Michael Kazin: The Democrats' Populist Appeal





[Michael Kazin is a professor of history at Georgetown University and author of A Godly Hero: The Life of William Jennings Bryan and Americanism: New Perspectives on the History of an Ideal, edited with Joseph McCartin. ]

The Democrats' big win was obviously a repudiation of Bush's war in Iraq and the hypocrisy, corruption, and ineptness of his allies in Congress. But the victors also may have taken a big step toward erasing an image that conservative Republicans pasted on them during the glory days of the Nixon administration and that has proved difficult to peel off: that of liberal elitists who are out of touch with the values and interests of ordinary Americans.

Of course, the charge was always a cynical half-truth, at best. But it seemed to fit the cultural style of such figures as John Lindsay and Ted Kennedy (at least in his younger days). And it also stuck to the likes of Michael Dukakis, Al Gore, and John Kerry--intelligent men who seemed more at home lecturing about policy (or going windsurfing) than empathizing with people who were afraid their hard work was not being rewarded or their families protected.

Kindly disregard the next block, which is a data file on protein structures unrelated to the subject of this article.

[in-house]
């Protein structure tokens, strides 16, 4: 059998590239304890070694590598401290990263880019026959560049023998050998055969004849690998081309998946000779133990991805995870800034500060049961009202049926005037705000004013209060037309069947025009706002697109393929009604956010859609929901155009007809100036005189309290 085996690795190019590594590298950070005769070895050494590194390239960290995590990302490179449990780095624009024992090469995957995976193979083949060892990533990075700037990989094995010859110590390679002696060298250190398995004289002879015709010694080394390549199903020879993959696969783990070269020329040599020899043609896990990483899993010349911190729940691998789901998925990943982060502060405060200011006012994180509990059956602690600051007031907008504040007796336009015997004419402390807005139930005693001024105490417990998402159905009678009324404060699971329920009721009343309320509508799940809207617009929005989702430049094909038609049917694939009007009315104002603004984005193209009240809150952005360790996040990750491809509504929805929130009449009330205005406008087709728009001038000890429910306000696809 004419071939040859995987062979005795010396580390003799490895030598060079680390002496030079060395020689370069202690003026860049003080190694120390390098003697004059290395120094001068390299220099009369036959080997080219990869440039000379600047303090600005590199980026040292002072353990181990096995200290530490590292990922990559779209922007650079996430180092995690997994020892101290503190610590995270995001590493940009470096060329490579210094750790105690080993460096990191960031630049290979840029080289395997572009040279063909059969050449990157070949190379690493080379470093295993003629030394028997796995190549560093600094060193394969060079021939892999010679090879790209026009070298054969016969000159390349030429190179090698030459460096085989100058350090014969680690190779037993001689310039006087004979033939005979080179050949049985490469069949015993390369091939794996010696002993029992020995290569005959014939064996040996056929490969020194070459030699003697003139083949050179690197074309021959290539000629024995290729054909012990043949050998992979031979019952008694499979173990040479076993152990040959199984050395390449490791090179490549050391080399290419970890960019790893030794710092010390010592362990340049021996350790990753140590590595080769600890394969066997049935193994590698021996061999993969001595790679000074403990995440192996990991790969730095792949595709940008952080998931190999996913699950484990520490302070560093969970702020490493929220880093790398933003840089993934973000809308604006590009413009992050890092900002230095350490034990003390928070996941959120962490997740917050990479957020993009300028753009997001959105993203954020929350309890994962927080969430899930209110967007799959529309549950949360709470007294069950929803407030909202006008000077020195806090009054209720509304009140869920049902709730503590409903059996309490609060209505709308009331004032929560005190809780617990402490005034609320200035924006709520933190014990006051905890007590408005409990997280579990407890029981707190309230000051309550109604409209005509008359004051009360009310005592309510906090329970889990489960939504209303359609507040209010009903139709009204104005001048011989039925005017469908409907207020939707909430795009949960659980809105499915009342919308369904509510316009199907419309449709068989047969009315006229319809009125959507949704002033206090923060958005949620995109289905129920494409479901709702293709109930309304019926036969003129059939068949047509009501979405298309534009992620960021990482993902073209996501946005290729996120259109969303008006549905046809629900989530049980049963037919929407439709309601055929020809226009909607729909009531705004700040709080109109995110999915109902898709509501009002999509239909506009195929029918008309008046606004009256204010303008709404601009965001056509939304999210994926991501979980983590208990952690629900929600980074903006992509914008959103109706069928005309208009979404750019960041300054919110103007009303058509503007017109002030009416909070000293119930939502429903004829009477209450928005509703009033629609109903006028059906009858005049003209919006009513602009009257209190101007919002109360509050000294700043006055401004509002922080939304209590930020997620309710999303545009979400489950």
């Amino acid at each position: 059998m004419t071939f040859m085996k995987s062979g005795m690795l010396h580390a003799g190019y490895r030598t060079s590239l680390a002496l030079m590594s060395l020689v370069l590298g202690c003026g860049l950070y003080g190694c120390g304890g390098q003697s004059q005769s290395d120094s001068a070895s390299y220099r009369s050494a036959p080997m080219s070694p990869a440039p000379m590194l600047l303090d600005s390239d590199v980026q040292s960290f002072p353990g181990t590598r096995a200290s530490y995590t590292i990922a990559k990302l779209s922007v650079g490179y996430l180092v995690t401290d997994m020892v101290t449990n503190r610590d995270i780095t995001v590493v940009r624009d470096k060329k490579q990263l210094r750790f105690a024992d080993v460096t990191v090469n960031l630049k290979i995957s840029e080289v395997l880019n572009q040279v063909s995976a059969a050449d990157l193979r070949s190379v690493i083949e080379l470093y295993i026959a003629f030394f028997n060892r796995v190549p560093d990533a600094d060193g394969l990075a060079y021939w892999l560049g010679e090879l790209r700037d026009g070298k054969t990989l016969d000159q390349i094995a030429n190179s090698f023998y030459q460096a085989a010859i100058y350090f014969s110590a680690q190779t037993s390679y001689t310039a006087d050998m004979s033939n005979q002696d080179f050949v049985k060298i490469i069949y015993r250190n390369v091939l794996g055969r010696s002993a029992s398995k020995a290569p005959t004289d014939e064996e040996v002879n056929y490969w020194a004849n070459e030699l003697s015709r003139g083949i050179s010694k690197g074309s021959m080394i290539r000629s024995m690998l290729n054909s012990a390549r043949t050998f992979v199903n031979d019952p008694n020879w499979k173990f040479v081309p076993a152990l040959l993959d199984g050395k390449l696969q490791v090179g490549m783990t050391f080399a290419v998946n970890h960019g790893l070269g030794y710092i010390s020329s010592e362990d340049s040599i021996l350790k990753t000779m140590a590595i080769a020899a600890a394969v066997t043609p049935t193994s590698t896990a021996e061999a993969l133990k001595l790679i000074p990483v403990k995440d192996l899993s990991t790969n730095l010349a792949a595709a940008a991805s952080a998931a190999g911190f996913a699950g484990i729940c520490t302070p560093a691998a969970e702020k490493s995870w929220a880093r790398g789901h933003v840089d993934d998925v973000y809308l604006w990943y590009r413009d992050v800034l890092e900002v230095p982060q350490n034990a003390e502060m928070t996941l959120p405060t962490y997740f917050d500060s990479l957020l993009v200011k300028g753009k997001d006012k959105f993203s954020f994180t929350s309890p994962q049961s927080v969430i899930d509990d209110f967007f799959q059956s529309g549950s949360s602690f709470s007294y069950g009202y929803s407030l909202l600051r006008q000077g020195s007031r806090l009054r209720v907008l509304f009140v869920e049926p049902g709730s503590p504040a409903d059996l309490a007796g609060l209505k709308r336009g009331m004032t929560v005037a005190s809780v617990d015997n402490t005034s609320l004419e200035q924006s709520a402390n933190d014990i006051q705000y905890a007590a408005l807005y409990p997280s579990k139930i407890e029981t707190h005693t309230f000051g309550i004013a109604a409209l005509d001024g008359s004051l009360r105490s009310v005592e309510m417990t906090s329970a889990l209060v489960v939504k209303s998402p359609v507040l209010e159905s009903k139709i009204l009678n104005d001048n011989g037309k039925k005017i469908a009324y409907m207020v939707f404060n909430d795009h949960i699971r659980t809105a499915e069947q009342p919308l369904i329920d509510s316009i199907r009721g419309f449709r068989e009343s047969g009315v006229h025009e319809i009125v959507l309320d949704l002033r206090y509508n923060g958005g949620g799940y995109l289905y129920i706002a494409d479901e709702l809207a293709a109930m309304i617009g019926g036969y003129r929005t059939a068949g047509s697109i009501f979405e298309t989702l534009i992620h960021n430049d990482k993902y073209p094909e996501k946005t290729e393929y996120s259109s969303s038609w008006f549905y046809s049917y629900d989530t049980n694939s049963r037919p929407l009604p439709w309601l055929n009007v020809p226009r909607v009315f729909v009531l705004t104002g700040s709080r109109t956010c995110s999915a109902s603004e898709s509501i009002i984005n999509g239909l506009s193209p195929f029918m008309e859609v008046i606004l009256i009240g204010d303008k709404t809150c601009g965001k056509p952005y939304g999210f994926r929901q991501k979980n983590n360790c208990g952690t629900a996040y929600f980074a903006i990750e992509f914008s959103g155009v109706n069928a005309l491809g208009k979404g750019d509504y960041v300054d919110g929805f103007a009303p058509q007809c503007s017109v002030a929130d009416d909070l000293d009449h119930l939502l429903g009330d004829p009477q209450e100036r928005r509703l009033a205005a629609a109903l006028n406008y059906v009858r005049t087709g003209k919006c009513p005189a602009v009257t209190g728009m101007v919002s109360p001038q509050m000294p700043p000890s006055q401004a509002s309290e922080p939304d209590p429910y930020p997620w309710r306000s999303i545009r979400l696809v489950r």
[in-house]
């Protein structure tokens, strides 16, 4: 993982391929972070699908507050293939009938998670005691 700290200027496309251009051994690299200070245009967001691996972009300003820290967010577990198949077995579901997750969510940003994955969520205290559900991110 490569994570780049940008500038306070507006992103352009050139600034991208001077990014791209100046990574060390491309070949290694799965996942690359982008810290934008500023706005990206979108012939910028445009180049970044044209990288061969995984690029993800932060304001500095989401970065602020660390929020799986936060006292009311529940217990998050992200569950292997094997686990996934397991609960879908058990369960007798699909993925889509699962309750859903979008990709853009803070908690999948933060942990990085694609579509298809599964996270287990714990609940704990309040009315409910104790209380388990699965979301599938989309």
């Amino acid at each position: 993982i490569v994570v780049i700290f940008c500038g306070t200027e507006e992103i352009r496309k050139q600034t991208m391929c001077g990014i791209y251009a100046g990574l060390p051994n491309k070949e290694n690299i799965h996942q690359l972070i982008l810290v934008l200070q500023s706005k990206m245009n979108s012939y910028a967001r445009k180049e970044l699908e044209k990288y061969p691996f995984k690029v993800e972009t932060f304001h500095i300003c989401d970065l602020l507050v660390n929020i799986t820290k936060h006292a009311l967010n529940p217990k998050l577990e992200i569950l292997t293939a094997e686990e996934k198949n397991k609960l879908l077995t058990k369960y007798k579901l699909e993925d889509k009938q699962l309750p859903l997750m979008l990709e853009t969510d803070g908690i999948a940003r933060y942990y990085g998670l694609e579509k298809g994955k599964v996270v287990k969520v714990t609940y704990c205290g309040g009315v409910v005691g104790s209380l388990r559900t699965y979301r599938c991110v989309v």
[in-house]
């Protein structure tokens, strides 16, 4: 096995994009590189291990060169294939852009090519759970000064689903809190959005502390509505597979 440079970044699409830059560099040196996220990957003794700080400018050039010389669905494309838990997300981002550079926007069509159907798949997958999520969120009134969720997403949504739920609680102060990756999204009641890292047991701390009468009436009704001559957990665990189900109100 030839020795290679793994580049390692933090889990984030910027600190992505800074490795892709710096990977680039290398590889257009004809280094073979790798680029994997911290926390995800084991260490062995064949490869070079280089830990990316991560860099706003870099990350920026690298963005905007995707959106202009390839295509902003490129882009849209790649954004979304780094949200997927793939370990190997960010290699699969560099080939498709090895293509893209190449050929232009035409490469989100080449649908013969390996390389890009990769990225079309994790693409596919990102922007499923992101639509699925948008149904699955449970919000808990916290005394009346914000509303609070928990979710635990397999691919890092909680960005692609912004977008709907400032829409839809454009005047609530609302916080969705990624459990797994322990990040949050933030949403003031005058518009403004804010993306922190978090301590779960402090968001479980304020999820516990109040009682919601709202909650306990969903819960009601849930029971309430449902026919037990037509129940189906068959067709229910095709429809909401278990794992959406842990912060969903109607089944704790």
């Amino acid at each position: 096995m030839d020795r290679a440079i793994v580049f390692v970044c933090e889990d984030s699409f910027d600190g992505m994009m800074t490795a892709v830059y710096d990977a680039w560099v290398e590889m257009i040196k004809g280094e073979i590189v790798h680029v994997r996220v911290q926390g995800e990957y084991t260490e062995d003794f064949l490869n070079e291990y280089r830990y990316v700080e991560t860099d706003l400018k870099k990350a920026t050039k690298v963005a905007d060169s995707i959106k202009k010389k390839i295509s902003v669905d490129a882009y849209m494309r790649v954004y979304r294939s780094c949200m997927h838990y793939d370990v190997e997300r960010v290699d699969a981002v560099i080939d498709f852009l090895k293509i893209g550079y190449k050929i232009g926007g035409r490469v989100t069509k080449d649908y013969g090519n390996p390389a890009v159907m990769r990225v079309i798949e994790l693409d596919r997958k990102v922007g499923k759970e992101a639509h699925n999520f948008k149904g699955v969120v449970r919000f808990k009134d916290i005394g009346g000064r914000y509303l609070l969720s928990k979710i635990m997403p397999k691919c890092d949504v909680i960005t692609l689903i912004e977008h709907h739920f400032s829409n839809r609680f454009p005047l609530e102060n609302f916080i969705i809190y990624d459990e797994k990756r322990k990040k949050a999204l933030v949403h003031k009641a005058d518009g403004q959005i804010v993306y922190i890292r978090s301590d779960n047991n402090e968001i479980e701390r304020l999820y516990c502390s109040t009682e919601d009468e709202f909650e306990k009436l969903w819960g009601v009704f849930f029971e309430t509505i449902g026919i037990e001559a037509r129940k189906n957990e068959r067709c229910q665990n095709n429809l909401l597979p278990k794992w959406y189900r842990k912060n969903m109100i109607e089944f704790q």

But some of yesterday's most notable Democratic winners struck populist chords with an authenticity that would have made Harry Truman proud. There was Sherrod Brown, militant champion of unions in the rustbelt, easily defeating the mild-mannered Mike DeWine for one of Ohio's Senate seats. There was Eliot Spitzer, who gained such renown bashing corporate criminals as New York's attorney general that he barely had to run a gubernatorial campaign in the state at all. And there was Jon Tester, the affable, crew-cutted farmer, who may very well unseat Montana Senator Conrad Burns, the dimwitted recipient of Jack Abramoff's largesse, in a closely contested race. All these men proved adept at turning the old charges of elitism against their opponents. In their campaigns, the Democrats seemed again to be the party the people.

And its candidates showed they were capable of challenging the GOP almost everywhere in the nation, something Republicans have been able to do since Ronald Reagan was elected in 1980. Take, as just one example, the 3rd District of Nebraska, historically one of the most Republican bastions anywhere. The district stretches across some two-thirds of thestate. Only a few small towns break up the rural expanses that are home to prosperous hog farms, sugar beet growers, and high school football games on Friday night. A Democrat last won there in 1958. In 2004, George W. Bush carried it by a margin of three to one, and Congressman Tom Osborne, who retired this year, won it by 87 percent. Even if Osborne hadn't been a Republican, his earlier career as a football coach who won two national championships for the state university would have made him unbeatable....



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